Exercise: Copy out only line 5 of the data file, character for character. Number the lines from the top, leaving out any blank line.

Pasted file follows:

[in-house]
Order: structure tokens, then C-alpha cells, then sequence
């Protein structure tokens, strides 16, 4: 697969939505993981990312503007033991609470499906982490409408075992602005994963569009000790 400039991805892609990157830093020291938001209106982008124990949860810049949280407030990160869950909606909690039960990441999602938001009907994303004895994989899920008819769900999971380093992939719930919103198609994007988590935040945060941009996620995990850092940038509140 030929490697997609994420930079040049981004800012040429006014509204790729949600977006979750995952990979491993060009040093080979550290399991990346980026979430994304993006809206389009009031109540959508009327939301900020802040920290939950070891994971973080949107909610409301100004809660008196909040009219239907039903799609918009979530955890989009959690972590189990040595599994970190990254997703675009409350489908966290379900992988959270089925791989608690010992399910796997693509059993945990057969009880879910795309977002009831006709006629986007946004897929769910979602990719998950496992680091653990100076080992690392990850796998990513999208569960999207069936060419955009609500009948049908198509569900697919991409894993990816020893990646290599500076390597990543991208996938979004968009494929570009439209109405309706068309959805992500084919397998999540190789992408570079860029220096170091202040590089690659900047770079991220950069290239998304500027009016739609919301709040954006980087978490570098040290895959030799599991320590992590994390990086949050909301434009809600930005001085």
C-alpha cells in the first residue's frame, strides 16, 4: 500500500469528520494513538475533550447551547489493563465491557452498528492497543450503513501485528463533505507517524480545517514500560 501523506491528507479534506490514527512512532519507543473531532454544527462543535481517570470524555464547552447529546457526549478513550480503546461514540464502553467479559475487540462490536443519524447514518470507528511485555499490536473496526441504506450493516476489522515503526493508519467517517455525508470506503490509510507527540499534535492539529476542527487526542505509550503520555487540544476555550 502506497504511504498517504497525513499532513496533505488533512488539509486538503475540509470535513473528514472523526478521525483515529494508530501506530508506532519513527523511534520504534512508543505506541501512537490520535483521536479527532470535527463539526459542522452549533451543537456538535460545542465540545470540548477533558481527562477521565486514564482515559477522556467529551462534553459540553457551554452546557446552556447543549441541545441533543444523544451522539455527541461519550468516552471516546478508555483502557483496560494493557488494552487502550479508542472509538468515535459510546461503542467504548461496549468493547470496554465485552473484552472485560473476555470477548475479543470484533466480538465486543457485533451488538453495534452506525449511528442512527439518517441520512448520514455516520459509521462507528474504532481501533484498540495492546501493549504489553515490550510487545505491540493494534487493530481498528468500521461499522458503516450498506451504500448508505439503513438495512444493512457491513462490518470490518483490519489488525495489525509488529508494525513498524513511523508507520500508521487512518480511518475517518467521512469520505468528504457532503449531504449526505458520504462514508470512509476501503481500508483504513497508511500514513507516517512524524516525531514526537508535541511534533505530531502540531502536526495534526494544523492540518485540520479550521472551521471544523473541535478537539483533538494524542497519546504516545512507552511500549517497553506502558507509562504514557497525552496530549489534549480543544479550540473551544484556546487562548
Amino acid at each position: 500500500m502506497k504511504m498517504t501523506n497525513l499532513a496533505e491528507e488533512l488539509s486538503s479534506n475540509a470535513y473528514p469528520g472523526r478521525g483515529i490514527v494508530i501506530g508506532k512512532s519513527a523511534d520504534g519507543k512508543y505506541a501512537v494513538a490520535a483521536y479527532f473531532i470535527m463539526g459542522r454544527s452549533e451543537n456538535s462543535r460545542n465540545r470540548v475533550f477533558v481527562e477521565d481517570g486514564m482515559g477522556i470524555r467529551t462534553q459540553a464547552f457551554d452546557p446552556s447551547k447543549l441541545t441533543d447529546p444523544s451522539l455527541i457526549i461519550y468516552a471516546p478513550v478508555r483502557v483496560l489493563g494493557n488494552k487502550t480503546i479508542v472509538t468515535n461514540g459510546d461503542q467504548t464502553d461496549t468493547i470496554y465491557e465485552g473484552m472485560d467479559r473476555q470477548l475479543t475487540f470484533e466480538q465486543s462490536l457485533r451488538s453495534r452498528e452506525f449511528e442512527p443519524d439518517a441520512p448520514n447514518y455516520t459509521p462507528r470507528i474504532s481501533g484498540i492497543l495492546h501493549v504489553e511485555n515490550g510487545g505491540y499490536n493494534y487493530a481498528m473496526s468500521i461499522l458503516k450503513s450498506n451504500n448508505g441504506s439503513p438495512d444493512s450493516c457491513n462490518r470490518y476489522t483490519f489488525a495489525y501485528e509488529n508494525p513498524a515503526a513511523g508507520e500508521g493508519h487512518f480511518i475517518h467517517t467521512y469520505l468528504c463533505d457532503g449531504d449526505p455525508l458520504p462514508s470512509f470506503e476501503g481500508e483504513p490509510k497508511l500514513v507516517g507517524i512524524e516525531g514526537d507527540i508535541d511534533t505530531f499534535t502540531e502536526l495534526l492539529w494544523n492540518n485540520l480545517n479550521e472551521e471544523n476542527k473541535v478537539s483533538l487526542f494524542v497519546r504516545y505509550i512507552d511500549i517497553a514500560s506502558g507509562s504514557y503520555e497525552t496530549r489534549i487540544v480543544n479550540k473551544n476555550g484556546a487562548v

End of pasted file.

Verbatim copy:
Amino acid at each position: 500500500m502506497k504511504m498517504t501523506n497525513l499532513a496533505e491528507e488533512l488539509s486538503s479534506n475540509a470535513y473528514p469528520g472523526r478521525g483515529i490514527v494508530i501506530g508506532k512512532s519513527a523511534d520504534g519507543k512508543y505506541a501512537v494513538a490520535a483521536y479527532f473531532i470535527m463539526g459542522r454544527s452549533e451543537n456538535s462543535r460545542n465540545r470540548v475533550f477533558v481527562e477521565d481517570g486514564m482515559g477522556i470524555r467529551t462534553q459540553a464547552f457551554d452546557p446552556s447551547k447543549l441541545t441533543d447529546p444523544s451522539l455527541i457526549i461519550y468516552a471516546p478513550v478508555r483502557v483496560l489493563g494493557n488494552k487502550t480503546i479508542v472509538t468515535n461514540g459510546d461503542q467504548t464502553d461496549t468493547i470496554y465491557e465485552g473484552m472485560d467479559r473476555q470477548l475479543t475487540f470484533e466480538q465486543s462490536l457485533r451488538s453495534r452498528e452506525f449511528e442512527p443519524d439518517a441520512p448520514n447514518y455516520t459509521p462507528r470507528i474504532s481501533g484498540i492497543l495492546h501493549v504489553e511485555n515490550g510487545g505491540y499490536n493494534y487493530a481498528m473496526s468500521i461499522l458503516k450503513s450498506n451504500n448508505g441504506s439503513p438495512d444493512s450493516c457491513n462490518r470490518y476489522t483490519f489488525a495489525y501485528e509488529n508494525p513498524a515503526a513511523g508507520e500508521g493508519h487512518f480511518i475517518h467517517t467521512y469520505l468528504c463533505d457532503g449531504d449526505p455525508l458520504p462514508s470512509f470506503e476501503g481500508e483504513p490509510k497508511l500514513v507516517g507517524i512524524e516525531g514526537d507527540i508535541d511534533t505530531f499534535t502540531e502536526l495534526l492539529w494544523n492540518n485540520l480545517n479550521e472551521e471544523n476542527k473541535v478537539s483533538l487526542f494524542v497519546r504516545y505509550i512507552d511500549i517497553a514500560s506502558g507509562s504514557y503520555e497525552t496530549r489534549i487540544v480543544n479550540k473551544n476555550g484556546a487562548v